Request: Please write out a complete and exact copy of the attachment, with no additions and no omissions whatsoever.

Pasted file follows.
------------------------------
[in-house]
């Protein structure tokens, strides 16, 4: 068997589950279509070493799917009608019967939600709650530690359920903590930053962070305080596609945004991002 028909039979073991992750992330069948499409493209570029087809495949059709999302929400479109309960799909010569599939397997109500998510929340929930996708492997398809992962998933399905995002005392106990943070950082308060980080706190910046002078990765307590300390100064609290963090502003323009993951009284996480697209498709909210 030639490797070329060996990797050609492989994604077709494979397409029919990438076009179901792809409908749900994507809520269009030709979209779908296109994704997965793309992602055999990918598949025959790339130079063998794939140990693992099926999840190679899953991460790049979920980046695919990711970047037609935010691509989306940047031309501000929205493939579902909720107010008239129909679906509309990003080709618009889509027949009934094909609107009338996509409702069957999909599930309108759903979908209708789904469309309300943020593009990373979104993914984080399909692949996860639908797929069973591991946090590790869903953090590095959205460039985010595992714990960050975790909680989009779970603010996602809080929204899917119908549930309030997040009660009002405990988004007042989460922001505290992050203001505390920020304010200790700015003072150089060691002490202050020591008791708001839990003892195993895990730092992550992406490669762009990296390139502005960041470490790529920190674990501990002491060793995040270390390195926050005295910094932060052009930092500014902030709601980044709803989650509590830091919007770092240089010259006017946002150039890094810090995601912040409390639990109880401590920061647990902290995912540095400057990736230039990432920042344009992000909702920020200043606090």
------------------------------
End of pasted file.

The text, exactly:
[in-house]
């Protein structure tokens, strides 16, 4: 068997589950279509070493799917009608019967939600709650530690359920903590930053962070305080596609945004991002 028909039979073991992750992330069948499409493209570029087809495949059709999302929400479109309960799909010569599939397997109500998510929340929930996708492997398809992962998933399905995002005392106990943070950082308060980080706190910046002078990765307590300390100064609290963090502003323009993951009284996480697209498709909210 030639490797070329060996990797050609492989994604077709494979397409029919990438076009179901792809409908749900994507809520269009030709979209779908296109994704997965793309992602055999990918598949025959790339130079063998794939140990693992099926999840190679899953991460790049979920980046695919990711970047037609935010691509989306940047031309501000929205493939579902909720107010008239129909679906509309990003080709618009889509027949009934094909609107009338996509409702069957999909599930309108759903979908209708789904469309309300943020593009990373979104993914984080399909692949996860639908797929069973591991946090590790869903953090590095959205460039985010595992714990960050975790909680989009779970603010996602809080929204899917119908549930309030997040009660009002405990988004007042989460922001505290992050203001505390920020304010200790700015003072150089060691002490202050020591008791708001839990003892195993895990730092992550992406490669762009990296390139502005960041470490790529920190674990501990002491060793995040270390390195926050005295910094932060052009930092500014902030709601980044709803989650509590830091919007770092240089010259006017946002150039890094810090995601912040409390639990109880401590920061647990902290995912540095400057990736230039990432920042344009992000909702920020200043606090």